Title: Cyclic vomiting syndrome- Pathophysiology, comorbidities, and future research directions
A recent article has called for the establishment of a multicenter registry in order to learn more about cyclic vomiting syndrome and related disorders. Creating such a registry would provide a database of patients for clinical trial recruitment, research on patient outcomes across different treatment methods, the underlying mechanism for the disorder, and the ability to identify potential biomarkers for the disorder. The registry would expand our understanding of the disorder, on all fronts, and hopefully, reveal the most effective treatment method.
Could such a registry be created while still safeguarding patient privacy?
Highlighted in this article is the similarity of cyclic vomiting syndrome and cannabinoid hyperemesis syndrome (CHS). CHS is often misdiagnosed or goes undiagnosed for an exorbitant amount of time. By creating this registry for cyclic vomiting syndrome and related disorders, including CHS, the same information about genetics, underlying mechanisms, and effective treatments could also be determined.
Finding a genetic basis for cannabinoid hyperemesis syndrome would support patients looking into cannabis-based medicine to decide if cannabis would even be an effective treatment, by allowing them to discover possible side effects to which they might be more susceptible.
Some people are concerned that Cannabinoid Hyperemesis Syndrome (CHS,) a rare condition involving cyclical vomiting, may be caused by neem oil or pesticides. However, symptoms are more consistent with an overload of CB1 receptors, circumstances that occur primarily with habitual, large-volume consumers. Here, an interesting review of the ongoing public conversation: http://bit.ly/2LepwAV
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Benjamin Caplan, MDNeem Oil vs Cannabinoid Hyperemesis Syndrome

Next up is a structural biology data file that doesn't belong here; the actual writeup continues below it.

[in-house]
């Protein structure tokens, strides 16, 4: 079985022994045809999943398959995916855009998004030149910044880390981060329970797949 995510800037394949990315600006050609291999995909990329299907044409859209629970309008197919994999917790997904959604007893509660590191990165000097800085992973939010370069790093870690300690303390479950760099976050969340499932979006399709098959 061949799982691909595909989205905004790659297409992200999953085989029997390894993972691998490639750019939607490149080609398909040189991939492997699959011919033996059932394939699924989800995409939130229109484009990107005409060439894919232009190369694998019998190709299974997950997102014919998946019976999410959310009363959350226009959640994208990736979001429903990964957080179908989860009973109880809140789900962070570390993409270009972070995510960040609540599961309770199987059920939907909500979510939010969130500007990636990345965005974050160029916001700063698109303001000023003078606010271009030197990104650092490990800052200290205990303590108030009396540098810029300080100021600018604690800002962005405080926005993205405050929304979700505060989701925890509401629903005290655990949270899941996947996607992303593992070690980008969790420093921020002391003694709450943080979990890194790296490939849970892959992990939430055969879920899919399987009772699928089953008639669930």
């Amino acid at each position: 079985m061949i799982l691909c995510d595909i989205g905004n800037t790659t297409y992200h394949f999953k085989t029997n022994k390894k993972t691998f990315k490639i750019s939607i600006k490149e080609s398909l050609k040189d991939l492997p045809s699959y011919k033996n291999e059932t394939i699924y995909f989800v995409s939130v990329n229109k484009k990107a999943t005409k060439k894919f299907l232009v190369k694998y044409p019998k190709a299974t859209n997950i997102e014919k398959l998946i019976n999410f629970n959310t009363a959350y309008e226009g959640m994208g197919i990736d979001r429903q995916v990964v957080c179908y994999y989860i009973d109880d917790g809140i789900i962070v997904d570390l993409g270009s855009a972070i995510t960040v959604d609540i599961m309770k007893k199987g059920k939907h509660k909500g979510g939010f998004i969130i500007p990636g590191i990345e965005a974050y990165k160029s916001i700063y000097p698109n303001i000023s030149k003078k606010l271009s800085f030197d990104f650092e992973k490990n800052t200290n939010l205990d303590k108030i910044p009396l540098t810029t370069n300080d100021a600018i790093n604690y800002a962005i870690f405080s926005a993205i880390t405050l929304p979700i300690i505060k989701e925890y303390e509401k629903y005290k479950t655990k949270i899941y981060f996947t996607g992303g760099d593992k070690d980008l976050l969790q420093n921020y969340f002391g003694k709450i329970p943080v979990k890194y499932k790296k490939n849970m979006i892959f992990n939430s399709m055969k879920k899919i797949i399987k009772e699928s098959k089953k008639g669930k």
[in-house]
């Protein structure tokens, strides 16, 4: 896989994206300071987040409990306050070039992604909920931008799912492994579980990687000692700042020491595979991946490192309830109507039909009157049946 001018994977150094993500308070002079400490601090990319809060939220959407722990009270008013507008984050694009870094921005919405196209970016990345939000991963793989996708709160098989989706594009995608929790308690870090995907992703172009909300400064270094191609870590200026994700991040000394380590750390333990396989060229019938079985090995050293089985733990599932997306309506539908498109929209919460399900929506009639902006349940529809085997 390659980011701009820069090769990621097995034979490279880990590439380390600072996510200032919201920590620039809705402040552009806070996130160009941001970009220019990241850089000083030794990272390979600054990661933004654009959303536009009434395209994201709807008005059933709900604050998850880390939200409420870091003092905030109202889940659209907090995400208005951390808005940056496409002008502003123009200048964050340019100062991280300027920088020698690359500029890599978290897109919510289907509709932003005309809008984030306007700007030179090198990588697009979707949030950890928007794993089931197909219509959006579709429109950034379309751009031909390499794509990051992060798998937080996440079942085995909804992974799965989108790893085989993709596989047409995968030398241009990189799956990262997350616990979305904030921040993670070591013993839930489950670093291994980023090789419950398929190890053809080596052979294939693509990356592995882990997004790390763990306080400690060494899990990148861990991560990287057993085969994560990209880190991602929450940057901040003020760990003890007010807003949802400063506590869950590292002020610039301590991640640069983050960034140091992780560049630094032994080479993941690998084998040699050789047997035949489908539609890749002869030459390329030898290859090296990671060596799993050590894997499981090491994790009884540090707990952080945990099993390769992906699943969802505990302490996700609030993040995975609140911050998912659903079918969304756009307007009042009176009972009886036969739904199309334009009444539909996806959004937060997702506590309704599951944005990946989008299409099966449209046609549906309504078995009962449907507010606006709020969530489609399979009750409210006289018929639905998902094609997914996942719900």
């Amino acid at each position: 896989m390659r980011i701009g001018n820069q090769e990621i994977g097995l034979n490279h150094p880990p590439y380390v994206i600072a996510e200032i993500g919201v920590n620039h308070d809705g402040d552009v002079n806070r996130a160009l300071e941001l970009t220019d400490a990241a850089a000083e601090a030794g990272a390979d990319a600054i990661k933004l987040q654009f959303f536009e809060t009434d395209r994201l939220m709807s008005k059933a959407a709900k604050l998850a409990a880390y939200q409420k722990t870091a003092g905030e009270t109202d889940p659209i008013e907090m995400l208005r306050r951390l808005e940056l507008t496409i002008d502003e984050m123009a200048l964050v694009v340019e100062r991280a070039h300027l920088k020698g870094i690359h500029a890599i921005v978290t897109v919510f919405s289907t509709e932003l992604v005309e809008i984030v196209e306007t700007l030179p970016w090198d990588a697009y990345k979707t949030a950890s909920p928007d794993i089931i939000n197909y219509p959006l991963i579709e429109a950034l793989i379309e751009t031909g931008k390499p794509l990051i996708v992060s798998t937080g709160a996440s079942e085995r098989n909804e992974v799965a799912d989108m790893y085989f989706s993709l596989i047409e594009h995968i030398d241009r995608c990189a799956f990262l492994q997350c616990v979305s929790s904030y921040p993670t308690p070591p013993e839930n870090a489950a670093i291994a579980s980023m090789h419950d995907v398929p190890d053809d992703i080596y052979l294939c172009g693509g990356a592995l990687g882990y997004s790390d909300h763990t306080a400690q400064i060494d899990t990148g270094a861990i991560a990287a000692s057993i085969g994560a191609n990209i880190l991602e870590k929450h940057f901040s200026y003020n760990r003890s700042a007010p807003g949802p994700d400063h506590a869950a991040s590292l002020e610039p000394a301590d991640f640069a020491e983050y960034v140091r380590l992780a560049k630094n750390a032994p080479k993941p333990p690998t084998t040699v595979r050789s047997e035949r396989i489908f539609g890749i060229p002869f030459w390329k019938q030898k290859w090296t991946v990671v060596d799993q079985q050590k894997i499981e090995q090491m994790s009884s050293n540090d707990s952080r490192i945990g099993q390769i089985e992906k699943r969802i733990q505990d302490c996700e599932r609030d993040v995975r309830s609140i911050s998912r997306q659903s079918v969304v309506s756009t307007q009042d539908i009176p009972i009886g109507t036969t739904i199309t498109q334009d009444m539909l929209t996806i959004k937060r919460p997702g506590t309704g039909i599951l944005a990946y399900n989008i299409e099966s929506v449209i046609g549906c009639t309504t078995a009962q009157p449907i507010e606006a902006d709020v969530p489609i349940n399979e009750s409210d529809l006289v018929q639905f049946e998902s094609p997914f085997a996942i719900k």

“Cannabis hyperemesis syndrome: still under-recognized after all these years“
After two years of chronic vomiting and pain and dozens of trips to emergency rooms a 23-year-old woman was found to have cannabis hyperemesis syndrome (CHS). Physicians are still unable to recognize the early symptoms of CHS as cannabis use is still in a legal gray area in much of the country. A lack of research, recognition, and trust often prevents a quick diagnosis when an illness is related to cannabis, leading to multiple referrals and invasive tests.
CHS was first described 15 years ago yet it is not frequently recognized in patients. The case study featured in this blog post highlights patients and physicians’ outcry for tolerance and support so that cannabis-related illnesses can be efficiently and effectively engaged.
Researchers have found that capsaicin cream is an effective and safe method of treating cannabinoid hyperemesis syndrome (CHS) in adolescents. Capsaicin cream has previously been shown to be effective at treating CHS in adults but adolescents have previously been treated with haloperidol, a drug known to have serious side effects. Capsaicin cream offers a much safer and more cost-effective method of treatment for adolescents.
Association of Marijuana Use and Cyclic Vomiting Syndrome
A recent study has found that a subset of patients diagnosed with Cyclic Vomiting Syndrome actually suffers from Cannabinoid Hyperemesis Syndrome. Cannabinoid Hyperemesis Syndrome is a rare condition that primarily occurs in daily, long-term users of cannabis, more common among males than females. Chronic cannabis consumers should inform their physicians of any illicit drug use, as well as any cannabis consumption, during routine check-ups and/or emergency room visits, to ensure accurate diagnoses can be made.